The ventilation system kicked on. The cold, stale air deeper inside the hull came rushing out the passageway, pushed from behind by a blast of hot air.
"Christ, that's nasty," Miles O'Garran muttered as he hustled past.
"Won't be once you get your liner in your duty suit, Miles. Hey, on your way aft, check the armory."
"Heading there now," replied the short, broad SEAL.
From much deeper in the ship, Dora's voice was shrill with amused amazement. "The armory? I heard our job was to intercept something in space."
"That's correct," Riordan shouted into the ship.
Her head poked around the nearest bulkhead. "Mierda, Caine, are you planning on plinking at the bad guys from the airlock?"
"No, but do you remember what happened on Disparity because we didn't have all the necessary gear on all of our ships?"
For the first time in Riordan's memory of her, Dora's face blanched. "I'll go help Little Guy check the armory," she muttered as she went aft.
"No need," O'Garran shouted. "Armory is full up. And don't call me Little Guy."
"Sure thing, Little Guy," Dora replied as Caine turned to face back down the boarding tube—
And discovered that the next person approaching was a stranger: a man in his thirties, maybe six centimeters shorter than Caine. "I'm guessing you're the official helping hand sent along by Richard Downing." It took more than a little effort not to sound sardonic; any person assigned by Downing was likely to be more of a monitor and a snitch.
"Guilty as charged. Hey, I couldn't help overhearing: what did happen to you guys on Disparity?"
"We didn't have the time to sort out our gear. So some of us had to kill alien monsters and enemy soldiers with survival rifles chambered for old-fashioned pistol rounds."
The man's eyes widened. "Well, I'm guessing 'that' didn't work too well."
"Didn't work at all, half of the time."
The newcomer put out his hand. "Duncan Solsohn. And I know who you are."
So much for keeping a low profile. "Caine Riordan," he said anyway, offering his hand in return. But Solsohn was already shrugging into a navy-issue duty suit, fitted with an EVA liner. "Mr. Solsohn, exactly what do you think you're doing?"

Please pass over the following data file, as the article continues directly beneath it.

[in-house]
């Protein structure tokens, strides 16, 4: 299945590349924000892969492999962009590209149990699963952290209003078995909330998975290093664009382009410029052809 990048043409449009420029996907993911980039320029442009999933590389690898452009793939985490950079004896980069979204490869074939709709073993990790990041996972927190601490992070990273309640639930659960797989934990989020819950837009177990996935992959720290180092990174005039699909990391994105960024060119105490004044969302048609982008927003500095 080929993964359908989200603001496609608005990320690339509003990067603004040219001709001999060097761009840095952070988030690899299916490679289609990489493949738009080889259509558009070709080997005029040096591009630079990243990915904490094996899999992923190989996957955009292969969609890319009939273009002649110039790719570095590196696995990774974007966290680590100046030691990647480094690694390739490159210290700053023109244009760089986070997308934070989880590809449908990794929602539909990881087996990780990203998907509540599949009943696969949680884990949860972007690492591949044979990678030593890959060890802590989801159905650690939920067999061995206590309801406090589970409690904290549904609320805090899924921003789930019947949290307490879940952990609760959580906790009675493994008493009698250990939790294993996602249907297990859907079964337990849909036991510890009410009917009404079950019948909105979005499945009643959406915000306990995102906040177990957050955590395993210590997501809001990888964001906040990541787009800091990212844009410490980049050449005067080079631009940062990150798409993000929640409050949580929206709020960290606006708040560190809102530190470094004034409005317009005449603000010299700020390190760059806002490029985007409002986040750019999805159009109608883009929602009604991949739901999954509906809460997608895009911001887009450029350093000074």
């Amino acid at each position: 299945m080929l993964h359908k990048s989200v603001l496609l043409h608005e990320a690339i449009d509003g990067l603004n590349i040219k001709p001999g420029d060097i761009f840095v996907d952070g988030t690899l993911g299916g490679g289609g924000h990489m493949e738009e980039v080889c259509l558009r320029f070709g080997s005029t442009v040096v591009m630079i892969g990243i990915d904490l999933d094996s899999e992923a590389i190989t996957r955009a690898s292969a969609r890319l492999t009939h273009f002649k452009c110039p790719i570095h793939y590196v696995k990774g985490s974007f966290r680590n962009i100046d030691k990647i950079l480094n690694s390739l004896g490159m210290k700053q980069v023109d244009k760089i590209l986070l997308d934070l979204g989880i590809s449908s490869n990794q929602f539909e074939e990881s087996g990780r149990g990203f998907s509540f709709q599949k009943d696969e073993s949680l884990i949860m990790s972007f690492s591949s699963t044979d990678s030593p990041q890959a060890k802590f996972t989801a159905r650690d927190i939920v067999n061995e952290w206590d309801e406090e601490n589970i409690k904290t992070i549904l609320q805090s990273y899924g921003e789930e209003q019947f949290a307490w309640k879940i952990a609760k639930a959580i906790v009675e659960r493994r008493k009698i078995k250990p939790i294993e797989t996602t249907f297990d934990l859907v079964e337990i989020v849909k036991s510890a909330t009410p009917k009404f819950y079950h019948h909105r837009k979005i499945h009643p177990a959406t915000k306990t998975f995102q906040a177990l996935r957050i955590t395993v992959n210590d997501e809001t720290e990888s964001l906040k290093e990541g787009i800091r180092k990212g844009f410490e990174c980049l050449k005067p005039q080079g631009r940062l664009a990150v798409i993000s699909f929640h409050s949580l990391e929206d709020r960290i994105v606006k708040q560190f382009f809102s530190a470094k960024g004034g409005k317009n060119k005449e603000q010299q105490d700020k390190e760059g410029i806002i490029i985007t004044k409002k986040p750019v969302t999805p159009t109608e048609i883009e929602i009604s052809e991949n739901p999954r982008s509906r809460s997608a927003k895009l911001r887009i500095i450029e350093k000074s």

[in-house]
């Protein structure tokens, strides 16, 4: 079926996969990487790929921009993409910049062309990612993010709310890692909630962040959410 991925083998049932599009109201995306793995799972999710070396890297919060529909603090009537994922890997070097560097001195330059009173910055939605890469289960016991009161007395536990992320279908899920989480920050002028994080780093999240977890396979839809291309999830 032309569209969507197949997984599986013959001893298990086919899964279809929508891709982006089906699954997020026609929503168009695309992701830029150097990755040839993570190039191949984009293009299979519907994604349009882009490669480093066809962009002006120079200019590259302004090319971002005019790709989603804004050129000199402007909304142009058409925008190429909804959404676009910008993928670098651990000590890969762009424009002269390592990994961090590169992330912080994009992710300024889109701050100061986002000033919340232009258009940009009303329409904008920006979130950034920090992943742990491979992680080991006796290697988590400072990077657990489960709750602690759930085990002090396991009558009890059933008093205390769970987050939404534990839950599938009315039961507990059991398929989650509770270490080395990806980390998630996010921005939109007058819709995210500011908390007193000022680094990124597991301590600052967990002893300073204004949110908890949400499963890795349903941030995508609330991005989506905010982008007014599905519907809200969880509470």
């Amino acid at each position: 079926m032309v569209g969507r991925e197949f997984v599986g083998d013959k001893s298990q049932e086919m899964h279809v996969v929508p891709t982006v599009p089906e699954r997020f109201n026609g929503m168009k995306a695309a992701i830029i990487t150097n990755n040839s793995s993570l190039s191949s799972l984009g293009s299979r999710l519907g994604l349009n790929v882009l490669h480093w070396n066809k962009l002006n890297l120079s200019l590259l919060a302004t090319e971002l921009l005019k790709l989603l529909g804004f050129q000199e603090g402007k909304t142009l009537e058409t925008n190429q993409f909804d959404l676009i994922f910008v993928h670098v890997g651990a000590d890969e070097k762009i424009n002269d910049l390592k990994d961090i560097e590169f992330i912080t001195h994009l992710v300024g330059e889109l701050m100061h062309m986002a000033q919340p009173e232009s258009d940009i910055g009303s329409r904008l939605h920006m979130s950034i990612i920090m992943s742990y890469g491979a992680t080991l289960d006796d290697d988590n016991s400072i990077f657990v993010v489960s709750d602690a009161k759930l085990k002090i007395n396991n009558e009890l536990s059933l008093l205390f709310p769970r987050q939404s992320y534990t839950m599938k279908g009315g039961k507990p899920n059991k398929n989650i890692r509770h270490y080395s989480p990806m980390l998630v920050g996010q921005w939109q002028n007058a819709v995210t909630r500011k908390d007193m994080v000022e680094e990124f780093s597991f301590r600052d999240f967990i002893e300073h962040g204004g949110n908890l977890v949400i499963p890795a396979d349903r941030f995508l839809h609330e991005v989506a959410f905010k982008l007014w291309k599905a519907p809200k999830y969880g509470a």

"I'm coming with you."
"No. You are staying here."
Solsohn paused, his right arm halfway into the suit's sleeve. "Er, Mr. Downing gave me explicit instructions—"
"Unfortunately, Mr. Downing relayed no such explicit instructions to me. And if they are buried somewhere in a special orders packet, I haven't had time to catch up on my reading since I was awakened. So you stay here."
"But, Commodore, I—"
"You just uttered the magic word, Mr. Solsohn: 'Commodore.' Which is what I am. Are you?"
"Then you follow orders and keep your head down." Caine leaned closer and lowered his voice as tall Tygg Robin and diminutive Melissa Sleeman slipped around and past them. "Listen, Duncan. Unlike me, you clearly know the updated operation orders for this mission, and have reviewed the other assets Downing sent along with us. Which means, at this point, you're more essential to the success of this operation than I am. So, for now, 'this 'is your post." Besides, I don't know you from Adam, and if you were sent by Downing, your first loyalty is to him, not us. So until I sort you out— "I want you to stand by on the radio, though. I need another barbarous human interpreting our encounters and reactions for the Slaasriithi. They don't perceive confrontation the Same way we do."
Duncan grinned ruefully, may have been on the verge of rolling his eyes. "Yes, I've noticed that, sir. Anything else I can do to help?"
Riordan thought. "One thing: do you believe the Slaasriithi are overreacting, or is there a genuine threat out there?"
Duncan's steady gaze faltered a moment. "Wish I could say they were just starting at shadows, but no, sir, there's reason for them to be concerned. And for you to be careful."
"Thank you, Mr. Solsohn. Now, one more thing, if you please." "What's that, sir?"
"Step back. We're casting off."
This excerpt is from the paperback edition.